Before we turn to currency and the advantages of using currency, Niall Ferguson reminds us that throughout recent history, people and groups have spoken out against the “almighty dollar”.  Karl Marx and others felt that money “was merely an instrument of capitalist exploitation, replacing all human relationships, even within the family, with the callus ‘cash nexus’.”[v]  Even into the late 1900s, communist communities were dreaming of a moneyless world, but no country has found a practical way to dispense with money.  Indeed to go back to a life of bartering where everyone produces a good that can be used for trade is not practical or desirable in a world with so many people depending on others for their goods and services, especially in urban areas.  To return to the life of “hunter-gatherer”, we are reminded that this life was especially difficult and short.  Societies that continue to live like this today are few and far between.  They are more likely to engage in battle for land and confiscate “loot” then trading or as Ferguson said, “(H)unters and gatherers do not trade. They raid.” [vi]  As humans have evolved throughout the centuries, trading not raiding is a marker of a civilized society.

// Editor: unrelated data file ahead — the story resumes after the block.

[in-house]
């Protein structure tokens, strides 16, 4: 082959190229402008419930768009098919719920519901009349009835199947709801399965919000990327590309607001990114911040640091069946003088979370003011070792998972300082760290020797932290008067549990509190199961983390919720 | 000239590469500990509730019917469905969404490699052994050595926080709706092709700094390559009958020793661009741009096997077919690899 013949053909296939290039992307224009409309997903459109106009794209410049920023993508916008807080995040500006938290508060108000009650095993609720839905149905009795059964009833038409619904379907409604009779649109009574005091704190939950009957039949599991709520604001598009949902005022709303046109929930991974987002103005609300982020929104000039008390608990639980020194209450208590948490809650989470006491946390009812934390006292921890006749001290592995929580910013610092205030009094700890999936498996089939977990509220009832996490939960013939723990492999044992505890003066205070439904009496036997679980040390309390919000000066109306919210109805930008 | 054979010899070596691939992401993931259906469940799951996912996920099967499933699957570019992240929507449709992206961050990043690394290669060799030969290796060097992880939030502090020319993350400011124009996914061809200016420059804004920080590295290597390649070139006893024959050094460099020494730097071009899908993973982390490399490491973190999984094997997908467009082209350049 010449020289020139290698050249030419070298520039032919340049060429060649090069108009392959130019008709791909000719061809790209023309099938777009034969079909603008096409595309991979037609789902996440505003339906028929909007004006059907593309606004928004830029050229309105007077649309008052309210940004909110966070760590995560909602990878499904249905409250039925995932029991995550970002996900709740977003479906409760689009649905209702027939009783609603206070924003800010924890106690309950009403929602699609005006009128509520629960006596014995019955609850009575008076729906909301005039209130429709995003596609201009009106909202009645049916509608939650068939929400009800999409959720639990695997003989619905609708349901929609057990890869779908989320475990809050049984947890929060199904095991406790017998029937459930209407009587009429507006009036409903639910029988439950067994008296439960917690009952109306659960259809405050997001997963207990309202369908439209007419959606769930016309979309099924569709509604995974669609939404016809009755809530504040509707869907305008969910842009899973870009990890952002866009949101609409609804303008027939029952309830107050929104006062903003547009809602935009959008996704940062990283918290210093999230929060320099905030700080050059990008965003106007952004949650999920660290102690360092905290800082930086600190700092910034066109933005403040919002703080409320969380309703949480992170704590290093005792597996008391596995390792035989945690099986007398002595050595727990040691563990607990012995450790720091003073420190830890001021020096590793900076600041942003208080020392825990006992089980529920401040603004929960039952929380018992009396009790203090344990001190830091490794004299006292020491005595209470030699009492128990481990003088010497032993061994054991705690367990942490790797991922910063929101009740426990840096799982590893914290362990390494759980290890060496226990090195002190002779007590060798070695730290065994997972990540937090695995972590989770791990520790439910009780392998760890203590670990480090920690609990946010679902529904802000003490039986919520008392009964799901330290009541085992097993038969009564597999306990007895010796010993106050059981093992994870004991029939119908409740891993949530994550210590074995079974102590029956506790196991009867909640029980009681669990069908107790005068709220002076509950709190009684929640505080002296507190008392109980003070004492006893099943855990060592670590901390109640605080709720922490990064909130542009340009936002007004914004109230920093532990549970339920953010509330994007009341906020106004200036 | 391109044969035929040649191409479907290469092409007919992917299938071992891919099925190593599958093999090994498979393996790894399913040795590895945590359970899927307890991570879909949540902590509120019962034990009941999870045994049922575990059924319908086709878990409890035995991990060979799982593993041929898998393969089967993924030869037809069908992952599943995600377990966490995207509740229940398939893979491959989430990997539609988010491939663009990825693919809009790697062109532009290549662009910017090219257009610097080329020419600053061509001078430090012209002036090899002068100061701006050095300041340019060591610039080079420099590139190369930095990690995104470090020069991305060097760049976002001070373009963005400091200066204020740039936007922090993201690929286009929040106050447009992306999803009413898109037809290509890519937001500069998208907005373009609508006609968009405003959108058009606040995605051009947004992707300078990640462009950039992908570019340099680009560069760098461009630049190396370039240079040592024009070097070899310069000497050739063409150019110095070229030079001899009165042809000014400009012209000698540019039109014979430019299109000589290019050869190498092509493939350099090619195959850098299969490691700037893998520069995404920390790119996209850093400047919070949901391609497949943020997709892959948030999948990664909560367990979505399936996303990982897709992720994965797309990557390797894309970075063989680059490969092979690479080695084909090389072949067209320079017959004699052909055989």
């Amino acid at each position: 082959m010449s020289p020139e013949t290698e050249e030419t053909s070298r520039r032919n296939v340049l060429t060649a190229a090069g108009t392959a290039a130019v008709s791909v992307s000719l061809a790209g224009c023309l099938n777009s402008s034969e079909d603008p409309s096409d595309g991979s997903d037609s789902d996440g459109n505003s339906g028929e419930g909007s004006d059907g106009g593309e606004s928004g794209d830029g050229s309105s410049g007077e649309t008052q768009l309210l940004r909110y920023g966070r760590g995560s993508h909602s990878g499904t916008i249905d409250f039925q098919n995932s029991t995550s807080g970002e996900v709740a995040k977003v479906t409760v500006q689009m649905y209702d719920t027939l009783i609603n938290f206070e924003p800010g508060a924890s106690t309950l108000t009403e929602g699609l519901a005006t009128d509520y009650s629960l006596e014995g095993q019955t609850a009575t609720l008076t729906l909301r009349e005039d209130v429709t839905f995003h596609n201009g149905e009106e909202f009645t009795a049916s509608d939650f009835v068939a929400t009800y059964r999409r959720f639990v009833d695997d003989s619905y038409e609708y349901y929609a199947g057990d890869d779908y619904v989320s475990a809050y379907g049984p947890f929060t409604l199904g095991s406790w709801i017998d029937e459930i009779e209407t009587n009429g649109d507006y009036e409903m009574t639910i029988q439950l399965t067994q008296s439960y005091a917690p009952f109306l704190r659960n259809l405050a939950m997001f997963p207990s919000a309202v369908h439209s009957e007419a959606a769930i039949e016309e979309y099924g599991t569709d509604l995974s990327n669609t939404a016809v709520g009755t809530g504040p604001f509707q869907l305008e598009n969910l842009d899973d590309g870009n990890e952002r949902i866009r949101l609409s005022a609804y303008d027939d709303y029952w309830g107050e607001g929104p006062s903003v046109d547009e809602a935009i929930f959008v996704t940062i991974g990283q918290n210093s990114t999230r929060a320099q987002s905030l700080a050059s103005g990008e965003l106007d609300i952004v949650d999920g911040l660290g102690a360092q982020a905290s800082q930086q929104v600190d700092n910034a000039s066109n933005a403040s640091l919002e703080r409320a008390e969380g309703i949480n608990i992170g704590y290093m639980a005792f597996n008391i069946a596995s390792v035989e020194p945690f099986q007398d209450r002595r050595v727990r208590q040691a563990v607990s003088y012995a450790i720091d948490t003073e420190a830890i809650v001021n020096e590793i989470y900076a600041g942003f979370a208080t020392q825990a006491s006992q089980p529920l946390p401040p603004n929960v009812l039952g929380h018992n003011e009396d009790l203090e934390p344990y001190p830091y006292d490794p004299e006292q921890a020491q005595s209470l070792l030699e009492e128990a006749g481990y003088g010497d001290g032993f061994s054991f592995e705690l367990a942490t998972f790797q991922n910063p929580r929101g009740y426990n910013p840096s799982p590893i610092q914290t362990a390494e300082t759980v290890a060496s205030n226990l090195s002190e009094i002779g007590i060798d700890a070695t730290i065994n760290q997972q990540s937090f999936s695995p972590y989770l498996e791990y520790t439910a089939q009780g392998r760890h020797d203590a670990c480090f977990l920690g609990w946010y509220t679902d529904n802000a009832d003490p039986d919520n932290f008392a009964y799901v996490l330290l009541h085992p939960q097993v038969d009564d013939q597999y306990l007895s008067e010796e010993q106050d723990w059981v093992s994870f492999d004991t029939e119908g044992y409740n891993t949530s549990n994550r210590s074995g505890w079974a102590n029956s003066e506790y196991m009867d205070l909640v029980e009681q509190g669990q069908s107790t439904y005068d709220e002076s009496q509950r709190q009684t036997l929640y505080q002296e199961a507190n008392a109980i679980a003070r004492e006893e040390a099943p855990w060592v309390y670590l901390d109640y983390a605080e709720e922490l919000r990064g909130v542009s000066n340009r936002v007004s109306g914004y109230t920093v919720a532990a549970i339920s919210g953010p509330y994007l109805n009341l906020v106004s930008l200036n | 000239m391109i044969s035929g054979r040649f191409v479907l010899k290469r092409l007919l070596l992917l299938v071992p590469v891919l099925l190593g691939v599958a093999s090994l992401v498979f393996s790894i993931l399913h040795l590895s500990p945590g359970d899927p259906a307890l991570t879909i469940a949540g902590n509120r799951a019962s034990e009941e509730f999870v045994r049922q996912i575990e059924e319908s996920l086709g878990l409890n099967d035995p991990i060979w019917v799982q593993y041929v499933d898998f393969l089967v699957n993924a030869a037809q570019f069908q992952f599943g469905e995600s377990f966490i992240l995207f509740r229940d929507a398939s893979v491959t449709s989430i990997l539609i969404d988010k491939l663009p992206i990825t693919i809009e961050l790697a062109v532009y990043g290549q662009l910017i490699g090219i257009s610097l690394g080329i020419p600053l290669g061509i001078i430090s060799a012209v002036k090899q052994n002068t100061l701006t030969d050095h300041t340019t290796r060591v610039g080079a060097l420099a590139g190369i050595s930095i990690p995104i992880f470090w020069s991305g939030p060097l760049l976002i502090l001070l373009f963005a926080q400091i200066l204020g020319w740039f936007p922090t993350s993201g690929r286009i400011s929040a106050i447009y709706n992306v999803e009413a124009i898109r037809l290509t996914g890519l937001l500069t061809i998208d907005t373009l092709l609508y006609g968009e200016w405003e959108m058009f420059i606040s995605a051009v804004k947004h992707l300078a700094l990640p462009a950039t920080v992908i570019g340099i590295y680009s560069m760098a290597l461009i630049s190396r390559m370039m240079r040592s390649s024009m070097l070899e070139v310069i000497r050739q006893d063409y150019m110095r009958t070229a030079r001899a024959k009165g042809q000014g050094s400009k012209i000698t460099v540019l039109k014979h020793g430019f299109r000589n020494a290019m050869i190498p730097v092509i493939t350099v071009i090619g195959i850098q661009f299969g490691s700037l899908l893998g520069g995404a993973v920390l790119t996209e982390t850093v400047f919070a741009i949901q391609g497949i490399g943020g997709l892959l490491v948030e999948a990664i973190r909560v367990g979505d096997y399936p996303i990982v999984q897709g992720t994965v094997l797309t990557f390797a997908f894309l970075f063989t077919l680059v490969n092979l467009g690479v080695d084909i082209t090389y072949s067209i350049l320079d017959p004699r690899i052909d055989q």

Currency

 

Currency is defined as money in actual use.  Currency began as precious metals and in some cases stones, beads, and shells (wampum).  The most precious metals, gold and silver, have been used by countries for years to pay for goods and services.  By the 1700s, countries such as Great Britain used a gold standard to trade with other countries.  How and where they got gold and silver from is a story in and of itself.  For our purposes, standardizing the value of these metals is part of our American history because of the economic decisions that were made before (and after) the U.S. Constitution.

 

From the beginning, the colonies had to convert the value of coins when trading with European countries and when trading among the colonies.  At that time, France, Spain, England were the main countries that had ties to the colonies.  Indeed, Christopher Columbus came to the “New World expressly to search for and monetize precious metal.” [vii]  Gold was found in Peru by the Spaniards but not without a cost.  Fighting for control and death among the miners, who worked in the silver mines at Cerro Rico, cost the Peruvians their lives and their culture.